DS had some of his chums around after school today to play. The Gang of Four travel as a loosely formed pack, (in the way that boys do), whether it’s in the playground, scootering home from school or deciding on the lastest thing to be “into”.
The latest thing started at the beginning of this year. At Christmas, it was still all Lego this and Lego that, then from nowhere Warhammer struck like a Blitzkrieg. Every penny of the pocket money (if he were allowed), every moment of conversation, every birthday request, every…thing is Warhammer, Warhammer, Warhamer with tedious obsession. So, with DS having been to Warhammer “parties” at his chums’ and now that his collection has, quite literally, grown into a small army, I gave in to the relentless pleading and invited the rest of The Gang around for war games.
In all honesty, I don’t really have a problem with it. There is something reassuringly traditional about a young lad of 11, esconced in his room with his solvents, flocking and paints, crafting his own personal army in plastic. It gives DH and myself the opportunity for amusement by ribbing him for the nerdiness of droning on incessantly about the various models and their characteristics. (It’s not mean if you have nerdy tendencies too).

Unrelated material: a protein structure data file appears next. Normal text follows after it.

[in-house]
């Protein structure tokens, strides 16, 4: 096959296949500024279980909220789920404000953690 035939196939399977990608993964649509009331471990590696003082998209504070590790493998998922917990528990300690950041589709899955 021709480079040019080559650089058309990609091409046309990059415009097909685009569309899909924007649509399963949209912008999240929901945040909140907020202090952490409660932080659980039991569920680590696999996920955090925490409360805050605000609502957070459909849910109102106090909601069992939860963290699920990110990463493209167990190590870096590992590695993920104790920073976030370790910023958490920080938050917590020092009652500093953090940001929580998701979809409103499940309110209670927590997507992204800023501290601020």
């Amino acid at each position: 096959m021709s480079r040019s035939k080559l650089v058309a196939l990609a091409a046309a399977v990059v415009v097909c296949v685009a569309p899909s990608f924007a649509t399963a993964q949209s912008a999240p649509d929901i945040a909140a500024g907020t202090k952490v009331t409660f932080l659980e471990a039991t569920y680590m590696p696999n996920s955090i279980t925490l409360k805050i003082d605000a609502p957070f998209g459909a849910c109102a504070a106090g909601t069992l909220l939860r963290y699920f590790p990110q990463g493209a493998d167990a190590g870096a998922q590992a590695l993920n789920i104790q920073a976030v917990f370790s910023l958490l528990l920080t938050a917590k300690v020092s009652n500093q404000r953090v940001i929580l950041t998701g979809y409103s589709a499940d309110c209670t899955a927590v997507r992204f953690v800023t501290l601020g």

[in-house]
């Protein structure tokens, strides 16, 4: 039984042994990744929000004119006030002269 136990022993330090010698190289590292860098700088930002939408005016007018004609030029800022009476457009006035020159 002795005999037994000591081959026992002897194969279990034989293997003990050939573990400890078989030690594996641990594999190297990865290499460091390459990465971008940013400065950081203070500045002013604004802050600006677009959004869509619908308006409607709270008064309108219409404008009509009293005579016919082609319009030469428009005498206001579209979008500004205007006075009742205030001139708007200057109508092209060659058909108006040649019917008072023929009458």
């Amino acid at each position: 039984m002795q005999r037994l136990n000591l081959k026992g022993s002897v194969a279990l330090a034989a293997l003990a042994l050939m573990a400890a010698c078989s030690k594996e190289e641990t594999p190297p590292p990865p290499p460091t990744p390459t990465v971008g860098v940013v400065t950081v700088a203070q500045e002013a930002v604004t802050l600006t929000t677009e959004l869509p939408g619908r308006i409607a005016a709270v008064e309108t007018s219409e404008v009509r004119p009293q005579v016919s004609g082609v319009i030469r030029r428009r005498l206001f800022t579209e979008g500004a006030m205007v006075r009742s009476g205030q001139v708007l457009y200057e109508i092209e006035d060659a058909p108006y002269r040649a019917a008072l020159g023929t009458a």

Playing the war games, on the other hand, is a rather more fraught affair. It seems to take an eternity to set up and then most of the action consistes of a the players yelling (good-naturedly) at one another, trying to determine the rules of engagement. It’s a noisy business (perfect for not-so-small boys) and the armies pretty much stand around, filing their little plastic claws or sharpening their plastic weapons, waiting for something to happen. If only all wars could be fought with as little blood-letting and acrimony.
To be fair, they probably didn’t have enough time to do their thing. It’s not really a-couple-of-hours-after-school type of activity, any more than a decent game of Monopoly would be. (My record for Monopoly is 3 days). Pizza time came around all to quickly and the Warhammer armies were left standing unmoved and unscathed, while the real injuries (and tears) took place on the garden battlefield in the pre- and post-pizza boisterousness.
So that was the war part. It was all over fairly swiftly and, for me at least, quite painlessly. Now they’ve all gone home, the house is still standing, the children have gone to bed, the wine is poured and peace reigns. My parental duty to host play dates is done for the moment.